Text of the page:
Cure “Cash Crunch”: Increase Cash Flow And Liquidity

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A temporary cash crunch situation is something that occurs in the ordinary course of business in most every organization, especially when the business is of a seasonal nature or when the businesses is in a rapid stage of growth, i.e., inundated with purchase orders but without sufficient cash to fill them and to also pay recurring expenses. But if a cash crunch situation is chronic, a diagnosis of the reason must be made, and appropriate actions must be taken. This article will give you the ability to do both.

Bear in mind that when I speak of revenues, I mean total sales, both as computed on the cash basis and the accrual basis, but when I speak of expenses, I actually mean cash outflows of every nature. Throw away the accounting and auditing textbooks for just a bit so that we can deal with bare bones economic reality. Also by current, I mean as either generated or paid in the ordinary course of operations.

Preliminary Feasibility Analysis:

Most every enterprise experiences a period or periods of cash crunch, especially if those businesses are either seasonal or rapidly-growing companies which are generating purchase orders, but do not have adequate cash to fill them while still meeting their obligations, such as payroll, occupancy and the like. There are remedies for both of these situations because they are either predictable or can be financed with short-term debt to enable them to either withstand the “tight season” or to let their cash flow catch up with their market demand.

If cash crunch is chronic, and is an ongoing problem, there is something wrong with the business on a fundamental level. Either revenues are too low, or current expenses (outflows — remember that we’re using lose terminology here) are too high.

If the expenses or outflows are not truly for operations but payable to a lender in the form of , for example, a short-term self-amortizing debt where the payments are large and swollen with principal, the lender may be negotiated with to arrive at an interest-only loan with a provision for a rollover of the principal at the end of its term (optimal for maximizing utilizable cash flow), or possibly a longer amortization period where the payments are lower, conserving more cash flow for operations.

Sometimes a business is improperly capitalized and it requires equity to be infused in order to retire debt. Many businesses which have good fundamentals need to de-leverage themselves by retiring existing debt with equity. This is appropriate unless the equity is used to cover current expenses.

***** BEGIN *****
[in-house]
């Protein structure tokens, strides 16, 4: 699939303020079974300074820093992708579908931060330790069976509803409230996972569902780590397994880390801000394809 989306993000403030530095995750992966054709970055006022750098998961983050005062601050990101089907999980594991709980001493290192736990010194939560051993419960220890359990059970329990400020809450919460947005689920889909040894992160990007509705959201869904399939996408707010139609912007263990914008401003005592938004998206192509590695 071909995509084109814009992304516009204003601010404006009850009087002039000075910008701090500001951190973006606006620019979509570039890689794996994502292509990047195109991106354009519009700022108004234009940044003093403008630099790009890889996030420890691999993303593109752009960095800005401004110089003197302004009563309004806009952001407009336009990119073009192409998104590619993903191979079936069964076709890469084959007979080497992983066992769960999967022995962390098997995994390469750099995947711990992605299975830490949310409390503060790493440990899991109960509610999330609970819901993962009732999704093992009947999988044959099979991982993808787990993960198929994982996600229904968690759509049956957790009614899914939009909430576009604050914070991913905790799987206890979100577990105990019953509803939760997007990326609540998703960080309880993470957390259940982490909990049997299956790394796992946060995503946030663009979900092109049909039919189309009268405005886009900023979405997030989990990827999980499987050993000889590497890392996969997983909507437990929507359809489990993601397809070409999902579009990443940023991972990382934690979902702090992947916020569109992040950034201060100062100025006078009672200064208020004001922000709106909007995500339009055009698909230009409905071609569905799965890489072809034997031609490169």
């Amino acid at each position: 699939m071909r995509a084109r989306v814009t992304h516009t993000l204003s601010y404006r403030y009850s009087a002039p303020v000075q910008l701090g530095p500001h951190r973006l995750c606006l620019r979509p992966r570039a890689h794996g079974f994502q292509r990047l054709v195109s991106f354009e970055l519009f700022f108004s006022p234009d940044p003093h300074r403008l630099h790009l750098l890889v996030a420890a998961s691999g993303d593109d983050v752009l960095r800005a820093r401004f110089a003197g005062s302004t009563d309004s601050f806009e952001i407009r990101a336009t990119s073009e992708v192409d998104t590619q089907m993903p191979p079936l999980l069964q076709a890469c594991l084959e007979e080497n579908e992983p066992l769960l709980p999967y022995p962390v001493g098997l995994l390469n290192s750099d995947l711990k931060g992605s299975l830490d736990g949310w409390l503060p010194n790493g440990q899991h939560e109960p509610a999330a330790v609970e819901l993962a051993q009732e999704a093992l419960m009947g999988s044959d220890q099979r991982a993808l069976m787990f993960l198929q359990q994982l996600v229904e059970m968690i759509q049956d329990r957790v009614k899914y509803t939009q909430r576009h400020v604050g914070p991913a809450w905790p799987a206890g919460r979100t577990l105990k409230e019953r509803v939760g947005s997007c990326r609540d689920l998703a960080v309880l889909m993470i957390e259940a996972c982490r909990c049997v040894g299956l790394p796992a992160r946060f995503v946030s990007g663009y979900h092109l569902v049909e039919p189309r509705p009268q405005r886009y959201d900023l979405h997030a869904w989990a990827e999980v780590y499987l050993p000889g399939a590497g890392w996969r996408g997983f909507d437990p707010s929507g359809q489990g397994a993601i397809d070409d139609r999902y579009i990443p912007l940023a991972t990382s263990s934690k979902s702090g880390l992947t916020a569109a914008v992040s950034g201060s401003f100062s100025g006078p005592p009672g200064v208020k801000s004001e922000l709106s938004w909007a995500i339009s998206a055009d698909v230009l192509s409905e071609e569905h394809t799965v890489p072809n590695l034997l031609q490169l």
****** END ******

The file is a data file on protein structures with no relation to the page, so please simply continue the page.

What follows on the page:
The test is this: If you deduct the debt payments from the total current outflows, and you subtract the number obtained thereby from the revenues, the resulting number should be positive. This means that the business is not properly capitalized, but is probably fundamentally sound. These companies are good candidates for refinancing.

If the number obtained is still negative, then it is highly likely that the business is fundamentally unsound, either due to its core purpose, mismanagement or some improper assumptions which have gone uncorrected for too long. Revenues can be increased by increasing sales through better marketing and sales, or by increasing prices if the market will tolerate this.

When certain food or beverage prices are suddenly increased, a restaurant may hike up its prices  and say, for example that “due to the increase in the cost to us of coffee, we are sorry to have to raise the price per cup to $2.25. If the market tolerates this it is a wonderful strategy, especially if done in steps, or if accompanied by a re-packaging or the product or service to somehow differentiate it from what it was previously. The perception of added-value tends to justify an increase in price.

The other possibility is more difficult, and the prospects less pleasant: You may have to negotiate with your employees (or terminate some of their positions), cut back on the use of your contractors, or re-negotiate costs with your vendors. Vendors can often be persuaded to reduce their charges by 1) indicating that the situation is temporary, and that they’ll receive a premium after you’ve reached a certain sales level or after a certain amount of time has passed or 2) an incentive wherein the vendor participates in either your revenue when you’ve reached a certain threshold, or in you company’s ownership (this is an example of a partial vertical integration strategy).

The acid test of  the fundamental soundness of any simple business model is this: If debt service is eliminated, do revenues exceed current expenses. Put more realistically, without considering debt, do your revenues (where the earnings process is complete and they are either in the form of cash or accounts receivable) consistently exceed your ordinary current operating outflows including product (inventory purchases as required) or service purchases? If not, can they be restructured to fit the aforementioned  parameters? If the answer to both questions is “no,” your business model is fatally flawed, and that must be dealt with — we’ll discuss this at another time.

If you increased your sales volume, increased your prices to customers, eliminated any idle personnel, negotiated with your suppliers, and gotten your bank loan replaced with equity, then you still may be suffering because your customers are not paying you on a timely basis, while you’re paying your vendors promptly.

If your average days to payment on your accounts receivable is 55, and your average days to payment of your current expenses is 35, that 20-day discrepancy can be killing your business, depending upon your profit margins. Sadly, you can’t pay your vendors with your receivables. There are two things to be done to eliminate that 20-day discrepancy:

1) Collect the receivables faster; and

2) Pay your vendors more slowly.